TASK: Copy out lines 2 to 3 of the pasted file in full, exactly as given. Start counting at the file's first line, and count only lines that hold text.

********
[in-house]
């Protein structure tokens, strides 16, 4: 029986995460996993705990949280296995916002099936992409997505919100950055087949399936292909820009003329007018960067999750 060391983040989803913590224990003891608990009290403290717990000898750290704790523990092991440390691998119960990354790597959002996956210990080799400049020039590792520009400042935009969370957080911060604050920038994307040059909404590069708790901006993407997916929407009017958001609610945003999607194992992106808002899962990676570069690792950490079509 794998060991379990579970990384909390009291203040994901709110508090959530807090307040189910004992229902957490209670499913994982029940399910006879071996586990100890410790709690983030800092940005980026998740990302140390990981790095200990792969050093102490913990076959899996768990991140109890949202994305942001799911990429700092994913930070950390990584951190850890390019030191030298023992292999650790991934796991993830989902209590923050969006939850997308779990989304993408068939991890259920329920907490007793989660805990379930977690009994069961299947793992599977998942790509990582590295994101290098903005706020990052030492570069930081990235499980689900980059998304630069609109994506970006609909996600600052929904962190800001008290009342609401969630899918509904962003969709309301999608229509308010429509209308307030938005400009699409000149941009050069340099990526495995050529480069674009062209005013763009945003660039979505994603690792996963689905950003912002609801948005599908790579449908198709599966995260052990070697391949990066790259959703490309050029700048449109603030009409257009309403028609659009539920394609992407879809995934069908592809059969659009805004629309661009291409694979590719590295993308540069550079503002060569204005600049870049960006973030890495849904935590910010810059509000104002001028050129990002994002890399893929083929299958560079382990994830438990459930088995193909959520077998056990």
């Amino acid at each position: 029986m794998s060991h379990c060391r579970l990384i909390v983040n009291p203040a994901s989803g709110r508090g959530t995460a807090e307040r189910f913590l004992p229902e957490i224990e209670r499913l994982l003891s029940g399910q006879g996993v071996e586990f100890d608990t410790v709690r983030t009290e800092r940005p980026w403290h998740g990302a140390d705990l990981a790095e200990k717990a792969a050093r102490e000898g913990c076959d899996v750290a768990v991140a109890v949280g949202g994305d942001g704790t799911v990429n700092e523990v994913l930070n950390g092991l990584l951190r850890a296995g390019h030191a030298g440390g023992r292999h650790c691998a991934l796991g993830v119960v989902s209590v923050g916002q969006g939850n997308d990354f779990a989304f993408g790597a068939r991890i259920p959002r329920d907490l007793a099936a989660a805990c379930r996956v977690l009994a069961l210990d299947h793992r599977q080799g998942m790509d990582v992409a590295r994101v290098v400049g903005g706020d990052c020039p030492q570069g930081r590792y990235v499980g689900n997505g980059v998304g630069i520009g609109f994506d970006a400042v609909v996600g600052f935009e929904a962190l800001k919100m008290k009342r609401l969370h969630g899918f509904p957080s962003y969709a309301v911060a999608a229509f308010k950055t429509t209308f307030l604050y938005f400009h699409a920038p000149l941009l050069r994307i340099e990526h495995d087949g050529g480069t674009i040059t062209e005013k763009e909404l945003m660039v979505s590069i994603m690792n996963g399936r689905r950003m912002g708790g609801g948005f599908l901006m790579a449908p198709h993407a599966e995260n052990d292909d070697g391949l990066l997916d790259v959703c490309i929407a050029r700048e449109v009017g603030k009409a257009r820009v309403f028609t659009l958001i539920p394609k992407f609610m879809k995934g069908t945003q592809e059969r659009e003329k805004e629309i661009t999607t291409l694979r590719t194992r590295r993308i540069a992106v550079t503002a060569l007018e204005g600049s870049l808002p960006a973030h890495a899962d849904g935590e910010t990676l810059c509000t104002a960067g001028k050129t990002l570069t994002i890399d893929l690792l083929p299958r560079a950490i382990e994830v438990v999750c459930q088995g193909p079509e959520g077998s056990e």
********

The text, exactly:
């Protein structure tokens, strides 16, 4: 029986995460996993705990949280296995916002099936992409997505919100950055087949399936292909820009003329007018960067999750 060391983040989803913590224990003891608990009290403290717990000898750290704790523990092991440390691998119960990354790597959002996956210990080799400049020039590792520009400042935009969370957080911060604050920038994307040059909404590069708790901006993407997916929407009017958001609610945003999607194992992106808002899962990676570069690792950490079509 794998060991379990579970990384909390009291203040994901709110508090959530807090307040189910004992229902957490209670499913994982029940399910006879071996586990100890410790709690983030800092940005980026998740990302140390990981790095200990792969050093102490913990076959899996768990991140109890949202994305942001799911990429700092994913930070950390990584951190850890390019030191030298023992292999650790991934796991993830989902209590923050969006939850997308779990989304993408068939991890259920329920907490007793989660805990379930977690009994069961299947793992599977998942790509990582590295994101290098903005706020990052030492570069930081990235499980689900980059998304630069609109994506970006609909996600600052929904962190800001008290009342609401969630899918509904962003969709309301999608229509308010429509209308307030938005400009699409000149941009050069340099990526495995050529480069674009062209005013763009945003660039979505994603690792996963689905950003912002609801948005599908790579449908198709599966995260052990070697391949990066790259959703490309050029700048449109603030009409257009309403028609659009539920394609992407879809995934069908592809059969659009805004629309661009291409694979590719590295993308540069550079503002060569204005600049870049960006973030890495849904935590910010810059509000104002001028050129990002994002890399893929083929299958560079382990994830438990459930088995193909959520077998056990």
């Amino acid at each position: 029986m794998s060991h379990c060391r579970l990384i909390v983040n009291p203040a994901s989803g709110r508090g959530t995460a807090e307040r189910f913590l004992p229902e957490i224990e209670r499913l994982l003891s029940g399910q006879g996993v071996e586990f100890d608990t410790v709690r983030t009290e800092r940005p980026w403290h998740g990302a140390d705990l990981a790095e200990k717990a792969a050093r102490e000898g913990c076959d899996v750290a768990v991140a109890v949280g949202g994305d942001g704790t799911v990429n700092e523990v994913l930070n950390g092991l990584l951190r850890a296995g390019h030191a030298g440390g023992r292999h650790c691998a991934l796991g993830v119960v989902s209590v923050g916002q969006g939850n997308d990354f779990a989304f993408g790597a068939r991890i259920p959002r329920d907490l007793a099936a989660a805990c379930r996956v977690l009994a069961l210990d299947h793992r599977q080799g998942m790509d990582v992409a590295r994101v290098v400049g903005g706020d990052c020039p030492q570069g930081r590792y990235v499980g689900n997505g980059v998304g630069i520009g609109f994506d970006a400042v609909v996600g600052f935009e929904a962190l800001k919100m008290k009342r609401l969370h969630g899918f509904p957080s962003y969709a309301v911060a999608a229509f308010k950055t429509t209308f307030l604050y938005f400009h699409a920038p000149l941009l050069r994307i340099e990526h495995d087949g050529g480069t674009i040059t062209e005013k763009e909404l945003m660039v979505s590069i994603m690792n996963g399936r689905r950003m912002g708790g609801g948005f599908l901006m790579a449908p198709h993407a599966e995260n052990d292909d070697g391949l990066l997916d790259v959703c490309i929407a050029r700048e449109v009017g603030k009409a257009r820009v309403f028609t659009l958001i539920p394609k992407f609610m879809k995934g069908t945003q592809e059969r659009e003329k805004e629309i661009t999607t291409l694979r590719t194992r590295r993308i540069a992106v550079t503002a060569l007018e204005g600049s870049l808002p960006a973030h890495a899962d849904g935590e910010t990676l810059c509000t104002a960067g001028k050129t990002l570069t994002i890399d893929l690792l083929p299958r560079a950490i382990e994830v438990v999750c459930q088995g193909p079509e959520g077998s056990e």